CHRISTOPHER SMALL, University of Waterloo, 200 University Ave. W., Waterloo, Ontario, N2L 3G1
Analyzing the UK 2001 foot-and-mouth disease outbreak using stochastic graph models

In recent decades stochastic graphs have been used in many fields to explain the evolution of a set of random objects (vertices),along with a relationship structure (edges). We consider statistical inference in a dynamic random graph, in the absence of edge information. It is shown that the dynamic behavior of the graph, accompanied with the vertex information is a useful in making inference about the edges. The problem is motivated by the foot-and-mouth disease (FMD) outbreak in the UK in 2001. A stochastic Euclidean graph model with Markov property, is introduced to model this epidemic. In addition, it is shown that the existing information, is sufficient to draw inference about the model and hence the missing edges.

DAVID STEPHENS, McGill University
Bayesian Nonparametric Hypothesis Testing in Two Sample Problems

In this talk I will discuss Bayesian hypothesis testing in the two sample problem. I will introduce some procedures based on a Bayesian nonparameteric formulation, and examine their performance in comparison to classical nonparametric procedures.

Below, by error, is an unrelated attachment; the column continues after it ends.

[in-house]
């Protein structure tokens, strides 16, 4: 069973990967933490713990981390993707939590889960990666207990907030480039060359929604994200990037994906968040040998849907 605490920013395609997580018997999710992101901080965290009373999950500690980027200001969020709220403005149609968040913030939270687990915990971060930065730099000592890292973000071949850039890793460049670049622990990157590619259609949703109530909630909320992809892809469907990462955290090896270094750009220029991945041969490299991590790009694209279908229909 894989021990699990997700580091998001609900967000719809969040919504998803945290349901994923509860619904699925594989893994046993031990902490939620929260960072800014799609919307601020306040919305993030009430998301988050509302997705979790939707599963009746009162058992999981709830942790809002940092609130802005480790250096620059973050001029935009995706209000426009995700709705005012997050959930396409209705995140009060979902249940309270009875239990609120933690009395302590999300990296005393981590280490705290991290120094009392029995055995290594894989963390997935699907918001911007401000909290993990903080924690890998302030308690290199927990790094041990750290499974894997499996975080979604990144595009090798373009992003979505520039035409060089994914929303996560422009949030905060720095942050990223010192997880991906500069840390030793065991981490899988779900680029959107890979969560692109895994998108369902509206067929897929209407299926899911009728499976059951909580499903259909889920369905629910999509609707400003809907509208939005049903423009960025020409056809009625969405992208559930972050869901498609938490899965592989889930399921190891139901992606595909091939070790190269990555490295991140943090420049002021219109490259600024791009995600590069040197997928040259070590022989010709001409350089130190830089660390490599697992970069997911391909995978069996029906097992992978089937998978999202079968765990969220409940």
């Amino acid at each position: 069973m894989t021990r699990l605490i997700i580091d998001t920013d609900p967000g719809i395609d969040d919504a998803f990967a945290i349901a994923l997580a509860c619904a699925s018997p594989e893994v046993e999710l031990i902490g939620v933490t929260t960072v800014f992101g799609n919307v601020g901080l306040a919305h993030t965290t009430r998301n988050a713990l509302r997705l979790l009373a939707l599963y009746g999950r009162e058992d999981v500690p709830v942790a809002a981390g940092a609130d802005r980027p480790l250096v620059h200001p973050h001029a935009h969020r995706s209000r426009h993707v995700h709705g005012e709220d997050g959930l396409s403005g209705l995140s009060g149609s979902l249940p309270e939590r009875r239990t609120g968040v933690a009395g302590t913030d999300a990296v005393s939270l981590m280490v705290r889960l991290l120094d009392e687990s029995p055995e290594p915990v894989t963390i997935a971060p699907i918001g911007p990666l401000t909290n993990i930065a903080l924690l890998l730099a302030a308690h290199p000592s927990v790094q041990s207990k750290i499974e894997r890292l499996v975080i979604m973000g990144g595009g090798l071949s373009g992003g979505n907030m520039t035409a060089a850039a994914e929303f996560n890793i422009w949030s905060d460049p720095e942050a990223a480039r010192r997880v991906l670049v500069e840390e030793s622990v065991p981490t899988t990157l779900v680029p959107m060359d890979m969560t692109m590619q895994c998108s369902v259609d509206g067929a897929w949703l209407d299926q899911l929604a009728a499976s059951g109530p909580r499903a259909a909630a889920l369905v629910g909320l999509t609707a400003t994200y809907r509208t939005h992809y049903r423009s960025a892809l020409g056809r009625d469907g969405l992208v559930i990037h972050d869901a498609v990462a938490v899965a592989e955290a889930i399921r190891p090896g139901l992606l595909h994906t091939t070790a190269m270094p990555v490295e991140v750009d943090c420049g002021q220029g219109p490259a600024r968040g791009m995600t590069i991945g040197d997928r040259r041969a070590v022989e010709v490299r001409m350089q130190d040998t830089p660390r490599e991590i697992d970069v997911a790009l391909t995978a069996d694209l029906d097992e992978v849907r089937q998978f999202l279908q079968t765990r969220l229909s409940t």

This is joint work with Chris Holmes (Oxford), François Caron (Bordeaux) and Jim Griffin (Kent).

DAVID WOLFSON, Department of Mathematics and Statistics, McGill University, 805 Sherbrooke Street West, Montreal, QC, H3A 2K6
The Statistical Analysis of Survival Data from Prevalent Cohort Studies with Follow-up

Estimation of the incidence rate of a disease generally entails the follow-up of a disease-free cohort until a sufficient number of incident cases of the disease have been observed. Sometimes it is possible, however, to avoid the time and cost of carrying out an incidence study by following prevalent cases with the disease forward for a relatively short time period. That is, we may identify prevalent cases through a cross-sectional survey and follow them forward as part of what is known as a prevalent cohort study with follow-up. In this presentation we show how one may find the maximum likelihood estimator of the age-specific constant incidence rate from a prevalent cohort study with follow-up. Our key expression is related to the well-known epidemiological relationship between incidence, prevalence and disease duration. We apply our results to estimate the incidence rate of dementia in Canada.